Soda drinkers at higher risk for stroke

Soda drinkers at higher risk for stroke

Soda drinkers at higher risk for strokeA study conducted within the last year found that drinking soda — diet or regular — increased a person’s chances of stroke. It also found that drinking coffee instead of soda cut the risk of stroke.

Could this really be true?

The study, mentioned in AARP The Magazine, was conducted by scientists at the Cleveland Clinic’s Wellness Institute and Harvard University. The scientists looked at the diet and health status of 84,085 women who were enrolled in a long-running Nurses’ Health Study. It also involved 43,371 men who were involved in the Health Professionals Follow-Up Study. Taken into account were numerous risk factors for stroke, which include hypertension, obesity, smoking and family history of heart disease.

The findings showed that adults who drank one soda or more a day were on average 16 percent more likely to suffer a stroke, and that women in this group were slightly more at risk than men. However, drinking coffee instead of soda seemed to cut stroke risk by nearly 10 percent.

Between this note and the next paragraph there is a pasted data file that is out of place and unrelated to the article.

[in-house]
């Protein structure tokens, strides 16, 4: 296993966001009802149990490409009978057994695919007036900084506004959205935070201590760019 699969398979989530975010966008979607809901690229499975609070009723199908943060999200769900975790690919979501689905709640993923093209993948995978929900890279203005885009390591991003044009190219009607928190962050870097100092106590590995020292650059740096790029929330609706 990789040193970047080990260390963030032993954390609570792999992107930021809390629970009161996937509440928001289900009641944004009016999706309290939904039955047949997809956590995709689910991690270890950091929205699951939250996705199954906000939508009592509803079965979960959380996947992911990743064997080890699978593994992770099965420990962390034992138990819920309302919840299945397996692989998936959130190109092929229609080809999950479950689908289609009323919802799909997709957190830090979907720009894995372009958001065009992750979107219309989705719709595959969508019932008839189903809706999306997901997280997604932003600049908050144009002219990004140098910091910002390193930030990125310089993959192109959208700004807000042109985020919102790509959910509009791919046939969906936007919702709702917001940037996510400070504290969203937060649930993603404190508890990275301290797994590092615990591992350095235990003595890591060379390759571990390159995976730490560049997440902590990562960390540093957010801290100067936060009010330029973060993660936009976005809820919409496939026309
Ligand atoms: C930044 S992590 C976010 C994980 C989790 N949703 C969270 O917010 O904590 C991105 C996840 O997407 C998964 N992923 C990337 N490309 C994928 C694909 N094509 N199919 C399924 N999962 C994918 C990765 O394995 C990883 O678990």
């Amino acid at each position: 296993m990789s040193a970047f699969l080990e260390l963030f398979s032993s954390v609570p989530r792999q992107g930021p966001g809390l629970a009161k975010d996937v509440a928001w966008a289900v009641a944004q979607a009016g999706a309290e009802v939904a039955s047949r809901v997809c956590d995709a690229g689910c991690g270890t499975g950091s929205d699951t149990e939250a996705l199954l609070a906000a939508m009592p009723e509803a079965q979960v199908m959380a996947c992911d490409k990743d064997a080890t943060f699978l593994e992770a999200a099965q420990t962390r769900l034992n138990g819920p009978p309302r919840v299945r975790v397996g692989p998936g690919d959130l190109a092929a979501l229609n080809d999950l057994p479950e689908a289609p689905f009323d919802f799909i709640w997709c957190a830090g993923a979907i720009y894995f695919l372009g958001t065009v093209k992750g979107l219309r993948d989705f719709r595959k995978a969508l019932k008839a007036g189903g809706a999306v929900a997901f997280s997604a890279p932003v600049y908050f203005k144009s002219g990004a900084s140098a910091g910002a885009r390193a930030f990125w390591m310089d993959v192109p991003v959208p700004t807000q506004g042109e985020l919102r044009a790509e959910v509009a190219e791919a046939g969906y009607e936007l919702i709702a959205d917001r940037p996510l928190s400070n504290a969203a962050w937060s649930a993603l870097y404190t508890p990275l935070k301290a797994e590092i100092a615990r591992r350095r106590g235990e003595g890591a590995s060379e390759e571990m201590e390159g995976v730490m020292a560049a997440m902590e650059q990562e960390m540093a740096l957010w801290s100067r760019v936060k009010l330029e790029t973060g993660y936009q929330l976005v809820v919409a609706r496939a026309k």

The lead author of the study speculated that additives in soda assumed to be safe may not be. He noted that there had been some suggestion that caramel coloring — found in sodas — could lead to inflammation, which could trigger some types of diseases.

Also mentioned by the researchers was the incredible amount of sugar-sweetened sodas consumed by the population. According to their count it equals 45 gallons of soda per person per year.

The average American drinks massive amounts of sugary beverages, Bernstein says, with sugar-sweetened sodas accounting for most of it. “The numbers are staggering — upwards of 45 gallons per person per year,” he says. “That’s nearly a gallon per week per person.”

Part of the reason that coffee might be beneficial is that it contains chlorogenic acids, lignans and magnesium, which act as antioxidants and also help to regulate blood sugar.

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